Oracle's proposed $1.5 billion acquisition of Responsys will give the enterprise application maker more capabilities around cloud-based sales and marketing software as it competes with the likes of Salesforce.com, SAP, Microsoft and Adobe.
The move, announced Dec. 20, will bolster Oracle's strength in the business-to-customer (B2C) part of the space, and comes a year after the software giant bought Eloqua—which brought its expertise in business-to-business (B2B)—for $871 million.
The Responsys deal is part of a land grab of sorts by cloud software providers to bolster their marketing offerings. Gerry Brown, senior analyst at Ovum, said in a research report that Responsys had been rumored to have been in play for a while, with Adobe—which shared 100 joint customers with Responsys—reportedly having some interest.
However, Adobe opted instead for Neolane in June. Salesforce.com also took at look at Responsys, but bought ExactTarget in June for $2.5 billion. SAP also was rumored to be interested in Reponsys in November. Now it will be part of Oracle, which is trying to gain more traction in the cloud space.
Company officials said Responsys' technology will become part of Oracle's Customer Experience Cloud, which touches everything from commerce, sales and service to the Oracle Marketing Cloud. The combination of Responsys products with those inherited via the Eloqua acquisition will enable chief marketing officers (CMOs) to have a single cloud platform that can support both their B2B and business-to-consumer (B2C) efforts.
"Recognizing the unique needs of the CMO in B2B and B2C industries, the Oracle Marketing Cloud is now the only platform to unite enterprise-class leaders in these historically distinct marketing-automation fields," Oracle President Mark Hurd said in a statement. "Our strategy of combining the leaders across complementary technologies signifies Oracle's overwhelming commitment to winning and serving the CMO better than any other software company in the world."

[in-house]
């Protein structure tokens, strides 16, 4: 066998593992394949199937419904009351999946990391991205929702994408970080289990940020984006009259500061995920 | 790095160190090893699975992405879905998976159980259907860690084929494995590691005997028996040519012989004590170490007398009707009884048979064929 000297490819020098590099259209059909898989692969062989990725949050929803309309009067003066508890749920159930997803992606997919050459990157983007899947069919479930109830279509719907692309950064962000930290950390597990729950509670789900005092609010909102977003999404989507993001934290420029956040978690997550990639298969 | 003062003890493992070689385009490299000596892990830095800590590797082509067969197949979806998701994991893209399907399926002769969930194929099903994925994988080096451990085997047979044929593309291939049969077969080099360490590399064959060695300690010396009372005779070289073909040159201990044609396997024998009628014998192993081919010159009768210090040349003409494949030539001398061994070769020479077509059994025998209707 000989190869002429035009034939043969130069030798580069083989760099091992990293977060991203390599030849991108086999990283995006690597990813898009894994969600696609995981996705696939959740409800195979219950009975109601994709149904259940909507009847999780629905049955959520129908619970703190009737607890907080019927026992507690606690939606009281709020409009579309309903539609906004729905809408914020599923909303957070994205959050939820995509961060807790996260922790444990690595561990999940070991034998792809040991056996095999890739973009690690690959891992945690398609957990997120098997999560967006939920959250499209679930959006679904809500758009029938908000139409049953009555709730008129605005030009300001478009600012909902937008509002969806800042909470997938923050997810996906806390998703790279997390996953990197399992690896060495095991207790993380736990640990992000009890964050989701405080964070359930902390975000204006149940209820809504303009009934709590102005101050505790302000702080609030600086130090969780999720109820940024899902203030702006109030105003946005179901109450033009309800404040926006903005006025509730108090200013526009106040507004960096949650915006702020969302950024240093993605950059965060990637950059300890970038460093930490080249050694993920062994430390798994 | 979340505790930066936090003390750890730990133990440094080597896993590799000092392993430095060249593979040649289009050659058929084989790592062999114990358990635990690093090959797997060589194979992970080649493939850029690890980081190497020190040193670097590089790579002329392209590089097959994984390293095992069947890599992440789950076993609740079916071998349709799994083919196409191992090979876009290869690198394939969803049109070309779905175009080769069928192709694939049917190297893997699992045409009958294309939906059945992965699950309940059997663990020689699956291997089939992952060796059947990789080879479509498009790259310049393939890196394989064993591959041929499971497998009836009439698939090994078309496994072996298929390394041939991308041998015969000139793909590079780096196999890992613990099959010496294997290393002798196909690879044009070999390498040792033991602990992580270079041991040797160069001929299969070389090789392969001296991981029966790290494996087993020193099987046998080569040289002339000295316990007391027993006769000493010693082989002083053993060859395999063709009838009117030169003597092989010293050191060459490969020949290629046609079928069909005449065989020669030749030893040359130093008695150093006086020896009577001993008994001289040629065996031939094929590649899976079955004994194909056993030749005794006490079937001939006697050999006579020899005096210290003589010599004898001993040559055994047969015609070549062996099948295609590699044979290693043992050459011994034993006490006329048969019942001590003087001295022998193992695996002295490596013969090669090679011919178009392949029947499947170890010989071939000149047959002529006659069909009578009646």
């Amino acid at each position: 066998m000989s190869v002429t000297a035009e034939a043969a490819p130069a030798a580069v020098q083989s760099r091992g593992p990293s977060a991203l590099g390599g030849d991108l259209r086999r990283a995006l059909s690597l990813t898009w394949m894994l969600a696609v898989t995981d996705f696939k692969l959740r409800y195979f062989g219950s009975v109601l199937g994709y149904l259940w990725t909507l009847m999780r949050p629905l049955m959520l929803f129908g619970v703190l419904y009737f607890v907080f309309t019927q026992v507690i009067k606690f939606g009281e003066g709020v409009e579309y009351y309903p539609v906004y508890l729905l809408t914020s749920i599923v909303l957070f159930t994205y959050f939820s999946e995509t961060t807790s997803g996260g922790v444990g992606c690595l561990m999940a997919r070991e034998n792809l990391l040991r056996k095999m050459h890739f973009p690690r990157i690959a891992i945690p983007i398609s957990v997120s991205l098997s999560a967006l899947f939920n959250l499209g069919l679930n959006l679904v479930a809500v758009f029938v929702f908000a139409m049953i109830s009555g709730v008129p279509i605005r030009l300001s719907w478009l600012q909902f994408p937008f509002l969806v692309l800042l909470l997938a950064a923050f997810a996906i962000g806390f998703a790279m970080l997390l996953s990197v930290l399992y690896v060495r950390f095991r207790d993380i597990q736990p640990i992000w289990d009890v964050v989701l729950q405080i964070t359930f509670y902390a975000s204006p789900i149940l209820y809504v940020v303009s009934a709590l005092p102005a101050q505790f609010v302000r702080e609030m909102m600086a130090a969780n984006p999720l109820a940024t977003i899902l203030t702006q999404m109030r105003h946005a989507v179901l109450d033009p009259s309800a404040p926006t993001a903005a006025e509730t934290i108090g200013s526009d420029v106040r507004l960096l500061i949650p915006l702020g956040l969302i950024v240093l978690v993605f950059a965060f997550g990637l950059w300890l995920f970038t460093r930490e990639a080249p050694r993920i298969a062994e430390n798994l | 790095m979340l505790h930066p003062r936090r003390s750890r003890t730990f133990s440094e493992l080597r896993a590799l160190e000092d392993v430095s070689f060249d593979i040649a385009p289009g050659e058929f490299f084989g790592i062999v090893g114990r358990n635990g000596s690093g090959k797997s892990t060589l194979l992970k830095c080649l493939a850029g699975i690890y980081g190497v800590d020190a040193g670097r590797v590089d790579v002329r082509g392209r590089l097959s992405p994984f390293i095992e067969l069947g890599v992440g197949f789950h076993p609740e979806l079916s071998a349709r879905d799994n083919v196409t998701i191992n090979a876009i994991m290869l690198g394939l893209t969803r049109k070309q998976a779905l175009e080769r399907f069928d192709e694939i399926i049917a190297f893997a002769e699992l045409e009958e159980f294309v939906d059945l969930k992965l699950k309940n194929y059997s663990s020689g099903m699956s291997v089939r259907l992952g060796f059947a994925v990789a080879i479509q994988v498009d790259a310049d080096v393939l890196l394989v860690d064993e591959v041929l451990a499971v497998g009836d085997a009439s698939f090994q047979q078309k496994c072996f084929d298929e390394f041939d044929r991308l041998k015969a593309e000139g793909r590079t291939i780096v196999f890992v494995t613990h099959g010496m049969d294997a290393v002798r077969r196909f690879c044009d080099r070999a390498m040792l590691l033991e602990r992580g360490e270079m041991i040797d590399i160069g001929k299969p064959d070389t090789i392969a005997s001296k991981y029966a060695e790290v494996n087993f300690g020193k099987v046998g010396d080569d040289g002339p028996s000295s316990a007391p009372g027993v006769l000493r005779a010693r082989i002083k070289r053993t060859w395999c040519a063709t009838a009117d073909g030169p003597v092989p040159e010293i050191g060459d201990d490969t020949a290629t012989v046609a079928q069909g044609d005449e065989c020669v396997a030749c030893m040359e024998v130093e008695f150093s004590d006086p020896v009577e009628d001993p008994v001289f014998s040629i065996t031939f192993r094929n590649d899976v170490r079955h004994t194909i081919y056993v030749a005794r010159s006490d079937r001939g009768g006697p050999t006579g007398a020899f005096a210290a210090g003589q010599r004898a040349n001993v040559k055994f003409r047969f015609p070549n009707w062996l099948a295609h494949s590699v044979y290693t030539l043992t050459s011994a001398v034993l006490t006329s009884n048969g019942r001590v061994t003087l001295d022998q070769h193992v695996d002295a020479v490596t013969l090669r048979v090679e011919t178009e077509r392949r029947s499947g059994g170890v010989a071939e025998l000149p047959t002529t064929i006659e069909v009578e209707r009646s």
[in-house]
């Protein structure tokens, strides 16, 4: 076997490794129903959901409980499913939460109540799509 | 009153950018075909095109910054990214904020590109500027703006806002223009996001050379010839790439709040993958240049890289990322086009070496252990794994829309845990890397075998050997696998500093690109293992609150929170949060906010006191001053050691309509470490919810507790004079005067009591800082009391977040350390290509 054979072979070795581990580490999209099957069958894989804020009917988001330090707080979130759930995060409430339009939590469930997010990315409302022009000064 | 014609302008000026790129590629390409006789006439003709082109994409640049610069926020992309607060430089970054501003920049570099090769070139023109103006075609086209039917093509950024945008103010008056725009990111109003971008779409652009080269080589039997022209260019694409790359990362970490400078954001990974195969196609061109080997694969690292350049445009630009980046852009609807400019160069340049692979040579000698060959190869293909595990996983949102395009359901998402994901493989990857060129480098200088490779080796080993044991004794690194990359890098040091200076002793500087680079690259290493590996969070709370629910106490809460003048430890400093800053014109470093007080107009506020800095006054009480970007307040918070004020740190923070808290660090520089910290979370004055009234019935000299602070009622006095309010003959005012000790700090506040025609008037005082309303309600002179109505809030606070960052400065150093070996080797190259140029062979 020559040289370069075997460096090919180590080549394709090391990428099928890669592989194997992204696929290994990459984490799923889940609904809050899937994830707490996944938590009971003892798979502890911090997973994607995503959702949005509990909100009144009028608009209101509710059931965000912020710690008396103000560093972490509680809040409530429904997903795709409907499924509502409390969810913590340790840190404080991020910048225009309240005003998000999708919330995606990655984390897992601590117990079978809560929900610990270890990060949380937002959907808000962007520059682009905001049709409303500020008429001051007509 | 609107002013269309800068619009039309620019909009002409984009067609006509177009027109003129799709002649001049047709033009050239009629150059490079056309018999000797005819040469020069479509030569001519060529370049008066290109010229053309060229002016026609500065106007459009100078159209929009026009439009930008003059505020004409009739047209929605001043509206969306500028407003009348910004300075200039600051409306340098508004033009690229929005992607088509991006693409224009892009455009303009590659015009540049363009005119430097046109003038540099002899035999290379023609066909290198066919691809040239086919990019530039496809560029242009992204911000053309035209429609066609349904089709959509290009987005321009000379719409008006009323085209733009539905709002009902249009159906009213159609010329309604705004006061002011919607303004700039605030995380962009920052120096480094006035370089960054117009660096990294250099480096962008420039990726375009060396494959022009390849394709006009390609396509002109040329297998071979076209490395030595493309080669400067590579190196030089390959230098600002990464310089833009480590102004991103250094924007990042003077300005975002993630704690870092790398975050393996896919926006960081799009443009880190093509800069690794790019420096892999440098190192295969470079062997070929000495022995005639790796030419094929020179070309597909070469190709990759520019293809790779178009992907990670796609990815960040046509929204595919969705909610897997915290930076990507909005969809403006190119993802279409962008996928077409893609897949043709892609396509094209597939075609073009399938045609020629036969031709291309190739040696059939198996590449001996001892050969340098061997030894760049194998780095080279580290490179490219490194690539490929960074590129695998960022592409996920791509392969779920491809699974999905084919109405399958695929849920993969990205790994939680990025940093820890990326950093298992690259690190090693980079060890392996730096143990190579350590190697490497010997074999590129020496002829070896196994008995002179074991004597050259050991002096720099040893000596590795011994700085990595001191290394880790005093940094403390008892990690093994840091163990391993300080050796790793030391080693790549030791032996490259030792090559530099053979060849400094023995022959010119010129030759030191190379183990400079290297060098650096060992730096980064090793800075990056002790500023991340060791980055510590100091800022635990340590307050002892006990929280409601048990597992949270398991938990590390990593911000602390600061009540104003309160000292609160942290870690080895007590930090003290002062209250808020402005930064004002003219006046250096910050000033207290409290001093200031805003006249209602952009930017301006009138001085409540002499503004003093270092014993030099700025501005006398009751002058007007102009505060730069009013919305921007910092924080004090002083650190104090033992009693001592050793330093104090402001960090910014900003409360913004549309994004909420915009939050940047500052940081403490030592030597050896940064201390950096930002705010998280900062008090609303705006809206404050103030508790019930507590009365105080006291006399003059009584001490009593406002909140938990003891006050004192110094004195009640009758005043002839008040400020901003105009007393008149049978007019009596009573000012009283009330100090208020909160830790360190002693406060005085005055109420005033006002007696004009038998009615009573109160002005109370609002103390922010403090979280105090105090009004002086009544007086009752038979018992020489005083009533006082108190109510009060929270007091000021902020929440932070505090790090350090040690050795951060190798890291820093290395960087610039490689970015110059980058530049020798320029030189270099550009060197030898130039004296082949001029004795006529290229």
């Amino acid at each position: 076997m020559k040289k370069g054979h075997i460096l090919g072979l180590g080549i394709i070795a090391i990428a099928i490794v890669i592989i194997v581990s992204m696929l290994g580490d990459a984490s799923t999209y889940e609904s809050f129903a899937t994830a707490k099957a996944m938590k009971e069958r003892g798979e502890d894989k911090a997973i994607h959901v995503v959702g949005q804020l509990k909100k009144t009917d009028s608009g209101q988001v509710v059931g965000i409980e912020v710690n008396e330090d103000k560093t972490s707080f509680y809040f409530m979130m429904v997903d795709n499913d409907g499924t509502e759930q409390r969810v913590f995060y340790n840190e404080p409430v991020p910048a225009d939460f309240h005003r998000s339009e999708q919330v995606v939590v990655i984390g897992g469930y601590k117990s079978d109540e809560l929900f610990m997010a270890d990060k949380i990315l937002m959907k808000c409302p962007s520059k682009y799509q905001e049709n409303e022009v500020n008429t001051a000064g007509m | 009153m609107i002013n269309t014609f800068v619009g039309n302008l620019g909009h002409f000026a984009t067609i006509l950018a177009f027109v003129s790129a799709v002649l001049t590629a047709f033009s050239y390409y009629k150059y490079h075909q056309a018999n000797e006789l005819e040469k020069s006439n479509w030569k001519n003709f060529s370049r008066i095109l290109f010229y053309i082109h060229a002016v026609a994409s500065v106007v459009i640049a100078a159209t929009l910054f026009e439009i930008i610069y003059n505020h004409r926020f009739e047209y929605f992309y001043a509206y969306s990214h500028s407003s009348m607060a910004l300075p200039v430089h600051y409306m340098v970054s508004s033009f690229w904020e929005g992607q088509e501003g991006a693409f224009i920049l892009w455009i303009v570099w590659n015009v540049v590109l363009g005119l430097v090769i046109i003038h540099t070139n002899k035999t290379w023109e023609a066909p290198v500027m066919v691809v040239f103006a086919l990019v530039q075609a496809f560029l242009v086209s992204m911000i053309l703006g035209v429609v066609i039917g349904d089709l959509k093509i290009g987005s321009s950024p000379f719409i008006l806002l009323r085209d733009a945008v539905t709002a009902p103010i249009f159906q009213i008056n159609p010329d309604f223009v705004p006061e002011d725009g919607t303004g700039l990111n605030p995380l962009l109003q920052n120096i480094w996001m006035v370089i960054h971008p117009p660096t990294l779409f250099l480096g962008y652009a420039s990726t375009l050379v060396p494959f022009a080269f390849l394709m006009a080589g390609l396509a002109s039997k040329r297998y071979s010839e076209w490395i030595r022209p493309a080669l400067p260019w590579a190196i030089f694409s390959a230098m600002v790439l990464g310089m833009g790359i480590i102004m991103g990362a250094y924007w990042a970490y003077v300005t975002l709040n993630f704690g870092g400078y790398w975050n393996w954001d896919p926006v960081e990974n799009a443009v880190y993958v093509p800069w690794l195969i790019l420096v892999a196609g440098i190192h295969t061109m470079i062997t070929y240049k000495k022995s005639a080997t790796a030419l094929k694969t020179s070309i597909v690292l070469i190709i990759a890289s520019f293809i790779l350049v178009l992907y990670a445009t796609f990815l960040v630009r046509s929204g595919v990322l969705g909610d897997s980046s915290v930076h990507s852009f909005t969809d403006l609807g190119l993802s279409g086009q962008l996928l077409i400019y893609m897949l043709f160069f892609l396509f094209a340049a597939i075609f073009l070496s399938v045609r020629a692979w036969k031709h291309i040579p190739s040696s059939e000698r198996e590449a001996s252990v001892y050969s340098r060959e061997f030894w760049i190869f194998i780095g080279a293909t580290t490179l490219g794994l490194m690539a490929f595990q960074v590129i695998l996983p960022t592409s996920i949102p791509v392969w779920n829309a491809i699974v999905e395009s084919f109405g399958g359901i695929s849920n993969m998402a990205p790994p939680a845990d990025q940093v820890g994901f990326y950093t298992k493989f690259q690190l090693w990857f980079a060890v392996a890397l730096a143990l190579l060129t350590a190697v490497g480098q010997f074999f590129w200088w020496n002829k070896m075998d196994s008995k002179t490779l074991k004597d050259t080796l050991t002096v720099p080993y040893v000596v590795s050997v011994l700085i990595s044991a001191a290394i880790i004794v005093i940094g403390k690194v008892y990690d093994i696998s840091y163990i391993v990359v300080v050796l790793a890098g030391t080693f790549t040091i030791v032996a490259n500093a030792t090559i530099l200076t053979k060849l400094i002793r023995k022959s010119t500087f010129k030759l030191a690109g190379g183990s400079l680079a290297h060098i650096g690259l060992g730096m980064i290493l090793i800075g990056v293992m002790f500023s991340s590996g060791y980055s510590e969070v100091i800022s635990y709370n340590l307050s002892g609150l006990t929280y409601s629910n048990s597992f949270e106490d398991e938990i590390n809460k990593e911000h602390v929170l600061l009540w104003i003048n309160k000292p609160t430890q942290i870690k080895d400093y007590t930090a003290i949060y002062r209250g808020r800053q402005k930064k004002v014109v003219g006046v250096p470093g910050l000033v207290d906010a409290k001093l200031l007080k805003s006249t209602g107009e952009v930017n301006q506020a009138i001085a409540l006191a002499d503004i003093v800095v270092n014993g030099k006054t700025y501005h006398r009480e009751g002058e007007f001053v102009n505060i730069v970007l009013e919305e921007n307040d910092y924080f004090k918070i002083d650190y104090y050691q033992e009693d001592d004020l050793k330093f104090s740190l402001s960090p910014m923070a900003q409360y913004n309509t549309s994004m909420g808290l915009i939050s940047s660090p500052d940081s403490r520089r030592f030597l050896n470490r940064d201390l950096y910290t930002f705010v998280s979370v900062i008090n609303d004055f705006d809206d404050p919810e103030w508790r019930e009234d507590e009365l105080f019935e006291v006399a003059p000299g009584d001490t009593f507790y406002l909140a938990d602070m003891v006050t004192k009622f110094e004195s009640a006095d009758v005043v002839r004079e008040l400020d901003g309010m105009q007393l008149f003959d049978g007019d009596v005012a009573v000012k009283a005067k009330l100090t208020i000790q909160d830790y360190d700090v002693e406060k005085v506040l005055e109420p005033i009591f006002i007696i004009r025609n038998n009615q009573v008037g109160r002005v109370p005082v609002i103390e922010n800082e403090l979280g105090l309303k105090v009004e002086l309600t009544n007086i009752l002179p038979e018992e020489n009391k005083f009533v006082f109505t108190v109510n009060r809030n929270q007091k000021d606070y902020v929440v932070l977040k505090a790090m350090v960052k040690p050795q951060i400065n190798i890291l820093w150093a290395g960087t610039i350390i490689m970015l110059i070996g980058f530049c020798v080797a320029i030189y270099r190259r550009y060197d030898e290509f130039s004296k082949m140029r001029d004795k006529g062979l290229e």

The deal is expected to close in the first half of 2014. Responsys' board of directors has approved the acquisition. Responsys CEO Dan Springer said his company would be a good fit with Oracle.
"Responsys has always been focused on helping marketers realize their largest opportunity—coordinating their marketing touch points across channels, across the customer lifecycle, and across industries, and as a part of Oracle, we will only accelerate our efforts," Springer said in a statement. "Oracle not only shares our vision, but is the proven leader in bringing together best-in-class technologies and companies to realize the largest enterprise opportunities. We couldn't be more excited about what this means for our customers and employees."
Ovum's Brown was lukewarm on the deal. Responsys does some things well—in particular, make money, which many software-as-a-service (SaaS) providers find difficult to do. He called Responsys a well-managed company with a strong message for large retailers and consumer goods companies.
"Responsys can certainly 'talk the marketing talk,' which Oracle has struggled with in the past," he wrote.
However, the company has had trouble growing its business and hasn't bought many other companies to add to its product portfolio, Brown said. "So its organic product development proposition is stretched."
For Oracle, the deal has some advantages. It offsets what Salesforce.com, Adobe and others have done in this market. However, there is a lot of overlap with what Eloqua does, Brown wrote.
"A lot of Responsys' product functionality is already contained in Eloqua's … products," the analyst said. "Oracle's claim to now be the only vendor to offer both B2C and B2B marketing automation is ambitious. Responsys would never turn their backs on a B2B customer, nor would Eloqua turn their backs on a B2C customer. The technology is very similar, but the emphasis is slightly different. Responsys' marketing-oriented services capability is interesting to have, but Oracle already has great data-integration capabilities."
Oracle customers will see some benefit from the Responsys deal, but the Eloqua acquisition a year ago was much more important.
"It does give Oracle customers a bit more marketing automation software to choose from," Brown wrote. "Oracle's really big move was this time last year when it bought Eloqua. The Responsys acquisition was likely brought on to please financial markets with the message that Oracle has not lost its acquisition mojo, and to counter or thwart competition, rather than to gain a significant piece of new technology."